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A Jihad for Love

News
March 17, 2008

A Jihad for Love


Spring 2008

A Jihad for Love

Filmmaker Parvez Sharma shares his struggle to make a film about gay Muslims, a topic close to his heart.


by Ron Lajoie


Filmmaker Parvez Sharma

The making of A Jihad for Love was a jihad in itself. It took years to convince people to be in the film. The entire process took six years of my life, and these six years I cherish dearly for everything they taught me, not just about my own Islam, but of the universal jihad, or struggle, to belong.

As a gay Muslim, I shared the pain of all of my subjects. In many cases, it took me years to build relationships of mutual trust with them. While the camera was on, there was always an exchange of emotion that worked both ways. Our mutual histories, cultures and struggles would result in everything that was shared on camera. I cannot think of another way of working, especially in a community where the silence has been so loud.

Many Muslims today face a fundamental choice: Who will define our Islam for us? Will it be the largely ignorant Western media or will it be the violent extremists within our own religion? This film is the opportunity to have Islam's story told by its most unlikely storytellers: gay and lesbian Muslims. The subjects in this film-and indeed the filmmaker-are coming out as Muslims first, and gay or lesbian second. Picking up the camera to document these lives was an act that the Prophet Muhammad would approve of, an act of courage that befits a true Muslim.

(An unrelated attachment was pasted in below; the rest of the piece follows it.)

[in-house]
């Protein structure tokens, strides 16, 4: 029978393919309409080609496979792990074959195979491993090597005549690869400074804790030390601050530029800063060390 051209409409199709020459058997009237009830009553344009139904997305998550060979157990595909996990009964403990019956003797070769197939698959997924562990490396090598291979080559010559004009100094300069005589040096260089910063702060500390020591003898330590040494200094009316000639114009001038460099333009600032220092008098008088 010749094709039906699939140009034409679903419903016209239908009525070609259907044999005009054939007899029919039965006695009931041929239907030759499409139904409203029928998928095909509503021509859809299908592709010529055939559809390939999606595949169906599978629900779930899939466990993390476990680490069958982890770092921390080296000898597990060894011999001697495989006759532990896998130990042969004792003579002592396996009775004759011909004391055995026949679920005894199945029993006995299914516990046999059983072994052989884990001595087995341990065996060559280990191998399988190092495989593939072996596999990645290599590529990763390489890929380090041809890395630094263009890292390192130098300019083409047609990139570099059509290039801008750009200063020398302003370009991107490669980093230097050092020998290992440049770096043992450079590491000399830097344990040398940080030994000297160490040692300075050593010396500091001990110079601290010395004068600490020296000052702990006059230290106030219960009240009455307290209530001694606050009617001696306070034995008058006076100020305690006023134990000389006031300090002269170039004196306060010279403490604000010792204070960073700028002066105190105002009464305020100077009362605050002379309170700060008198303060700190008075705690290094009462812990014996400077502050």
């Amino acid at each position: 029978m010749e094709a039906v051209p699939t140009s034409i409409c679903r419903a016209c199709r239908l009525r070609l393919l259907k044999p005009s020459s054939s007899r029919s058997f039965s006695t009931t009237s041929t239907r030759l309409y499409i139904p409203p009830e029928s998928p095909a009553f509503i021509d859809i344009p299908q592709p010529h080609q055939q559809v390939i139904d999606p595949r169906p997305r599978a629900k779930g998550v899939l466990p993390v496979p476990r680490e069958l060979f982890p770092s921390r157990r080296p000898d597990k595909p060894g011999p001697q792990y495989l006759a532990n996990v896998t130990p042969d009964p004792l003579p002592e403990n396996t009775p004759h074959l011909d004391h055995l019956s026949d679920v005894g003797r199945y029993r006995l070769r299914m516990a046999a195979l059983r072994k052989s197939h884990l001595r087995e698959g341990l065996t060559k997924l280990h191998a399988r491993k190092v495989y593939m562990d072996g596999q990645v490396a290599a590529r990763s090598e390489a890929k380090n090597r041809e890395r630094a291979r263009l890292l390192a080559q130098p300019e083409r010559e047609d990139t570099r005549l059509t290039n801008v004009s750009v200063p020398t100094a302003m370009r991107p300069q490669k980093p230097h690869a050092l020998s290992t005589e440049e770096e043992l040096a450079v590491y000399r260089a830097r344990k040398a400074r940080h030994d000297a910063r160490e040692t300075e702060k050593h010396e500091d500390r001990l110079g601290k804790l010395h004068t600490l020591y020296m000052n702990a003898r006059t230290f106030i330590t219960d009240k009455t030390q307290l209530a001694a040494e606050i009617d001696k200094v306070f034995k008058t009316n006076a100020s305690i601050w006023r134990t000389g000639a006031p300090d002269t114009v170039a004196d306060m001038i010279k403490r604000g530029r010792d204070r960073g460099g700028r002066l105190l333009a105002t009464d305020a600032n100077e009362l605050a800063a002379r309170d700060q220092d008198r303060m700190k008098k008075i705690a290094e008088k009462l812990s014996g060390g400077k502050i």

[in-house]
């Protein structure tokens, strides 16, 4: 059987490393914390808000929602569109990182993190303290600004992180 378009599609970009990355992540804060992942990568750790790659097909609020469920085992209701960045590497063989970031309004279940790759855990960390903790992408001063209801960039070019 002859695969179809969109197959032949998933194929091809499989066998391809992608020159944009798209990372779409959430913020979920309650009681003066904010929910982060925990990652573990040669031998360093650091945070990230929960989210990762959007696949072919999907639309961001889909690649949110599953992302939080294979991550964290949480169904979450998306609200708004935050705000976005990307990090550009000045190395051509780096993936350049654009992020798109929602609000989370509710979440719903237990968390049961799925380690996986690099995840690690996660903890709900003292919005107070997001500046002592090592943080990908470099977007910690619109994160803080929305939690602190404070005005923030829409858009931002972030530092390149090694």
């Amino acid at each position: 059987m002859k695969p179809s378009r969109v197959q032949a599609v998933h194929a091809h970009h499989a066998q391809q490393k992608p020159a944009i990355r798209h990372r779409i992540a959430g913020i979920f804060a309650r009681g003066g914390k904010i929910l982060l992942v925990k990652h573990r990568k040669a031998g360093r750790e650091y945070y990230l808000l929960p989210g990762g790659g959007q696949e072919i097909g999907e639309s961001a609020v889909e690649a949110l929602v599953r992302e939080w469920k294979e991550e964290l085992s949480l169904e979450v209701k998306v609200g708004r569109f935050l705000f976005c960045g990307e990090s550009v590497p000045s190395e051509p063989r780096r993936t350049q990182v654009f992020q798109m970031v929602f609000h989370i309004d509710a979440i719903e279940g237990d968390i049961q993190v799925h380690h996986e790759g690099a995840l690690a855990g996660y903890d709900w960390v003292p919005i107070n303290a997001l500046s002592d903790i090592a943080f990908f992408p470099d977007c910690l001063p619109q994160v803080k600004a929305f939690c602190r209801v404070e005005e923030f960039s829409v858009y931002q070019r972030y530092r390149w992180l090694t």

I grew up in India with a multicultural background. Islam was always an important part of my life, but India is a multireligious democracy where religion is not necessarily forced down your throat (as it is in theocracies like Iran, for example). I was able to develop an outlook on my sexuality that was positive and I was also able to come out at age 17.

Interestingly, the labels and identity politics we use to define many of our sexualities in the West do not apply in Muslim societies, where sexuality is not flaunted. It is very private, and same-sex behavior is often the norm rather than the exception. The problem begins when you decide to take on a political and social identity and construct your public persona around your sexuality.

Islam is a complex religion, not the problematic monolith that it is often portrayed as in the West. The majority of the countries I filmed in are not torturing or imprisoning gays or lesbians. Homosexuality is often tolerated in many Muslim societies, as long as it is not on display as in the West. However, there is significant danger in the few countries like Iran and Saudi Arabia that invoke Sharia law and interpret, wrongly, that Islam's condemnation of homosexuality is death.

Islam is ready for this film. It is time that we as Muslims took responsibility for all of our actions and of our communities. Allah has created gay and lesbian Muslims with the same love he has given to all of his creations, and we need to understand that. No one Muslim has greater claim to Islam than another. In the eyes of Allah, as long as we live by the Prophet's Sunnah, as long as we live as good Muslims, we are equal.

For more information and action opportunities on lesbian, gay, bisexual and transgender issues: www.amnestyusa.org/outfront